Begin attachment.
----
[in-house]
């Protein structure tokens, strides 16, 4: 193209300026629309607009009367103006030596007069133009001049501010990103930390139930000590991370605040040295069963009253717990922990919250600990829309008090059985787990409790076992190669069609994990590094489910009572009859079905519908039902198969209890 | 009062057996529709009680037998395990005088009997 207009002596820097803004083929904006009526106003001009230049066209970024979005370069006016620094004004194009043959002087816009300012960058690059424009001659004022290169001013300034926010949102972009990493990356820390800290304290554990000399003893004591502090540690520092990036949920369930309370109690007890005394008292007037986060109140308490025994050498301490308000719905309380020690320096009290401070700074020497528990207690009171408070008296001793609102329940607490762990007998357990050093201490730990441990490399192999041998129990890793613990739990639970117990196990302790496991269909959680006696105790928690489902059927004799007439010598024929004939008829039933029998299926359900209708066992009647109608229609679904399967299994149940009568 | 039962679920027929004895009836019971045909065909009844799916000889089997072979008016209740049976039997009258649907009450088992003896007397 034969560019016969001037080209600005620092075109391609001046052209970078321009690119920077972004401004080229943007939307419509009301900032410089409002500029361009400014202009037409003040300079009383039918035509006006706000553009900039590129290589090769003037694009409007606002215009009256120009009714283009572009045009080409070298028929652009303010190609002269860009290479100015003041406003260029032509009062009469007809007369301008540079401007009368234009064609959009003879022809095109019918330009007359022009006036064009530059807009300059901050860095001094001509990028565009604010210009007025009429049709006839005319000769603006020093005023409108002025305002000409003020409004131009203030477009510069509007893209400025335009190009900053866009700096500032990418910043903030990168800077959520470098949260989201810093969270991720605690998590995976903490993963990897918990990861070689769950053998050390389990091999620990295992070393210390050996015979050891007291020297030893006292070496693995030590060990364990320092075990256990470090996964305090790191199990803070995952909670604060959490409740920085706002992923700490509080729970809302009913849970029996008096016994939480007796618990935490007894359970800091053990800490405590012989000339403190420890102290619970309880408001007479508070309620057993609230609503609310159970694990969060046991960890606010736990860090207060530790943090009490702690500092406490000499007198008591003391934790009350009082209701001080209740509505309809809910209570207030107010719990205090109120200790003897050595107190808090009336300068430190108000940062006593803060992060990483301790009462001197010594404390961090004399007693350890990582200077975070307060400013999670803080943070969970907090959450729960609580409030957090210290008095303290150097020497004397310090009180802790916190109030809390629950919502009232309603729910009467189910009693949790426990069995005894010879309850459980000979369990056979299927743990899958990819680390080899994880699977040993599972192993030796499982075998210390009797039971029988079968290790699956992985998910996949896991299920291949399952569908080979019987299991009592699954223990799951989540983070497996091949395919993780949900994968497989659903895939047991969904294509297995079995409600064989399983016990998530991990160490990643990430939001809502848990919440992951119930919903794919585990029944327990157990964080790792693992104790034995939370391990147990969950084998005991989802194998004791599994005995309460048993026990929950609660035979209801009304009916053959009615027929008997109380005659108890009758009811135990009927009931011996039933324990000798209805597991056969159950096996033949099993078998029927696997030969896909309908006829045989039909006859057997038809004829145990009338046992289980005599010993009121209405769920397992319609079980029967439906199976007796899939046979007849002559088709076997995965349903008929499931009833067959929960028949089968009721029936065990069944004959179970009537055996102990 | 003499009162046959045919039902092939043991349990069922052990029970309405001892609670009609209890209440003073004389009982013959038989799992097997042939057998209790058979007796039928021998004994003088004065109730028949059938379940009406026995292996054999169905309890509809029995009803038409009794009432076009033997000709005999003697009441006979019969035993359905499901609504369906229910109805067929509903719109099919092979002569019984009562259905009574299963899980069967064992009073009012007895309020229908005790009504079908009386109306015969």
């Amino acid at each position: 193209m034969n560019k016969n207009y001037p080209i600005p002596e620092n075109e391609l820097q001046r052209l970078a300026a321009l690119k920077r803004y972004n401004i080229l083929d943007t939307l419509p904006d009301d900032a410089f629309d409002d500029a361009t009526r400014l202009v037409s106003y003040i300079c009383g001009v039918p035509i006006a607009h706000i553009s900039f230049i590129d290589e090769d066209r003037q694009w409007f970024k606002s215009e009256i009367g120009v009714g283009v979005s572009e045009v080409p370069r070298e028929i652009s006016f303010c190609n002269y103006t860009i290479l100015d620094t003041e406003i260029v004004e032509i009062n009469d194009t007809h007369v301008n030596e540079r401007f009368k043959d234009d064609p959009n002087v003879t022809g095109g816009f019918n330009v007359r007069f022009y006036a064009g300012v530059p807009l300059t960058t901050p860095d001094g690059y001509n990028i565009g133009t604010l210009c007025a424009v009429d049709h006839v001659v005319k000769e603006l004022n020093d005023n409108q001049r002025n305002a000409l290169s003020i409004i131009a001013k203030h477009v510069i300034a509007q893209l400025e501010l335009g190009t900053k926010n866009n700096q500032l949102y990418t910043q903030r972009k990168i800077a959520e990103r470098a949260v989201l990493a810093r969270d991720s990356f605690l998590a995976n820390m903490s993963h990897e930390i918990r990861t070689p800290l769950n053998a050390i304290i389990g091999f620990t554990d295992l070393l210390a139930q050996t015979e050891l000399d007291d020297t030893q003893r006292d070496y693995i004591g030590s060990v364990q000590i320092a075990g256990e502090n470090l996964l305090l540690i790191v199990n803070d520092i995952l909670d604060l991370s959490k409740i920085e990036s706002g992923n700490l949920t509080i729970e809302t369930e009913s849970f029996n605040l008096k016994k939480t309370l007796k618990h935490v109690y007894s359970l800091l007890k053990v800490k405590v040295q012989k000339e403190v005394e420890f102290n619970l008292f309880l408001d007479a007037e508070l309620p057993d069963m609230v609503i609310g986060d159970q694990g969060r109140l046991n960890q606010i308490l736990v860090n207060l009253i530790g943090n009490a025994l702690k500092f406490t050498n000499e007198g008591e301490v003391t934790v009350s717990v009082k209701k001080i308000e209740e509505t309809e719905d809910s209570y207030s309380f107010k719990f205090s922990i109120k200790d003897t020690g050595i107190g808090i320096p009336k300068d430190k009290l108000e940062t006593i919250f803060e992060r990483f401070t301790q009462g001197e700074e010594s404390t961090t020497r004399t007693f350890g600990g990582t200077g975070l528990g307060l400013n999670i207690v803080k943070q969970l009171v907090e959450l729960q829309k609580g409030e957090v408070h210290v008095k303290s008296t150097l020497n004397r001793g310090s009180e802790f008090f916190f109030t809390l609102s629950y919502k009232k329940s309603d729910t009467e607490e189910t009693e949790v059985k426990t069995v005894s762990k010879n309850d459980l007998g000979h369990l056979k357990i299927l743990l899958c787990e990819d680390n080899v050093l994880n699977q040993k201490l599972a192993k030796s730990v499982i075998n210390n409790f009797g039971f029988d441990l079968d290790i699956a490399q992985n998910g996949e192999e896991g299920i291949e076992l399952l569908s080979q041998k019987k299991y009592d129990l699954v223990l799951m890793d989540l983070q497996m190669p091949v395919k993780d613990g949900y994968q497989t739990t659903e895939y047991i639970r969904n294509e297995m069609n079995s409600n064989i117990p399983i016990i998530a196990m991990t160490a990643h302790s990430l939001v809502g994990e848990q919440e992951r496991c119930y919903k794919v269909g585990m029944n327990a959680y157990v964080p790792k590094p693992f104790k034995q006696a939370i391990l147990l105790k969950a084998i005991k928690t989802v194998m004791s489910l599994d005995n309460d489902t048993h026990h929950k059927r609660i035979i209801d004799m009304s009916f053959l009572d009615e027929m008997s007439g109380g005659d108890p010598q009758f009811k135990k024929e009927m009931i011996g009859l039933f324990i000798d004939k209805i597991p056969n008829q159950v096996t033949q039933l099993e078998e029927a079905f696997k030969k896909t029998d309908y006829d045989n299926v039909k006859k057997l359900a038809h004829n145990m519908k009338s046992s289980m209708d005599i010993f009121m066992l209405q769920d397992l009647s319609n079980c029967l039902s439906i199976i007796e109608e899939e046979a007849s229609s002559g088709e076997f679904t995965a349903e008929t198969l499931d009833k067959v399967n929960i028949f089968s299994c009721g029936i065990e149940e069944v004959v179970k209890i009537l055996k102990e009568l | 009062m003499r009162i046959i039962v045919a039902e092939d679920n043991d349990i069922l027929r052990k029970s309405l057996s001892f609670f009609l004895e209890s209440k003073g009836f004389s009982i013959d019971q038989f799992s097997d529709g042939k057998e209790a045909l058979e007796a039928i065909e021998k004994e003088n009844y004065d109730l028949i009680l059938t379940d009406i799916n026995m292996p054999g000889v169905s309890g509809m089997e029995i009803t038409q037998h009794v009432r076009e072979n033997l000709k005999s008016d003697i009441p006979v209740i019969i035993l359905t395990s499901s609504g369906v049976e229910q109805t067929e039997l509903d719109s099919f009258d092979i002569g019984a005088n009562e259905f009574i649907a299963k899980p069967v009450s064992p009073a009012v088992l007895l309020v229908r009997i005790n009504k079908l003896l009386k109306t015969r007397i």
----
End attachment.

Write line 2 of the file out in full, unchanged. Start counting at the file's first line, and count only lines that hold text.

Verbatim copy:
């Protein structure tokens, strides 16, 4: 193209300026629309607009009367103006030596007069133009001049501010990103930390139930000590991370605040040295069963009253717990922990919250600990829309008090059985787990409790076992190669069609994990590094489910009572009859079905519908039902198969209890 | 009062057996529709009680037998395990005088009997 207009002596820097803004083929904006009526106003001009230049066209970024979005370069006016620094004004194009043959002087816009300012960058690059424009001659004022290169001013300034926010949102972009990493990356820390800290304290554990000399003893004591502090540690520092990036949920369930309370109690007890005394008292007037986060109140308490025994050498301490308000719905309380020690320096009290401070700074020497528990207690009171408070008296001793609102329940607490762990007998357990050093201490730990441990490399192999041998129990890793613990739990639970117990196990302790496991269909959680006696105790928690489902059927004799007439010598024929004939008829039933029998299926359900209708066992009647109608229609679904399967299994149940009568 | 039962679920027929004895009836019971045909065909009844799916000889089997072979008016209740049976039997009258649907009450088992003896007397 034969560019016969001037080209600005620092075109391609001046052209970078321009690119920077972004401004080229943007939307419509009301900032410089409002500029361009400014202009037409003040300079009383039918035509006006706000553009900039590129290589090769003037694009409007606002215009009256120009009714283009572009045009080409070298028929652009303010190609002269860009290479100015003041406003260029032509009062009469007809007369301008540079401007009368234009064609959009003879022809095109019918330009007359022009006036064009530059807009300059901050860095001094001509990028565009604010210009007025009429049709006839005319000769603006020093005023409108002025305002000409003020409004131009203030477009510069509007893209400025335009190009900053866009700096500032990418910043903030990168800077959520470098949260989201810093969270991720605690998590995976903490993963990897918990990861070689769950053998050390389990091999620990295992070393210390050996015979050891007291020297030893006292070496693995030590060990364990320092075990256990470090996964305090790191199990803070995952909670604060959490409740920085706002992923700490509080729970809302009913849970029996008096016994939480007796618990935490007894359970800091053990800490405590012989000339403190420890102290619970309880408001007479508070309620057993609230609503609310159970694990969060046991960890606010736990860090207060530790943090009490702690500092406490000499007198008591003391934790009350009082209701001080209740509505309809809910209570207030107010719990205090109120200790003897050595107190808090009336300068430190108000940062006593803060992060990483301790009462001197010594404390961090004399007693350890990582200077975070307060400013999670803080943070969970907090959450729960609580409030957090210290008095303290150097020497004397310090009180802790916190109030809390629950919502009232309603729910009467189910009693949790426990069995005894010879309850459980000979369990056979299927743990899958990819680390080899994880699977040993599972192993030796499982075998210390009797039971029988079968290790699956992985998910996949896991299920291949399952569908080979019987299991009592699954223990799951989540983070497996091949395919993780949900994968497989659903895939047991969904294509297995079995409600064989399983016990998530991990160490990643990430939001809502848990919440992951119930919903794919585990029944327990157990964080790792693992104790034995939370391990147990969950084998005991989802194998004791599994005995309460048993026990929950609660035979209801009304009916053959009615027929008997109380005659108890009758009811135990009927009931011996039933324990000798209805597991056969159950096996033949099993078998029927696997030969896909309908006829045989039909006859057997038809004829145990009338046992289980005599010993009121209405769920397992319609079980029967439906199976007796899939046979007849002559088709076997995965349903008929499931009833067959929960028949089968009721029936065990069944004959179970009537055996102990 | 003499009162046959045919039902092939043991349990069922052990029970309405001892609670009609209890209440003073004389009982013959038989799992097997042939057998209790058979007796039928021998004994003088004065109730028949059938379940009406026995292996054999169905309890509809029995009803038409009794009432076009033997000709005999003697009441006979019969035993359905499901609504369906229910109805067929509903719109099919092979002569019984009562259905009574299963899980069967064992009073009012007895309020229908005790009504079908009386109306015969």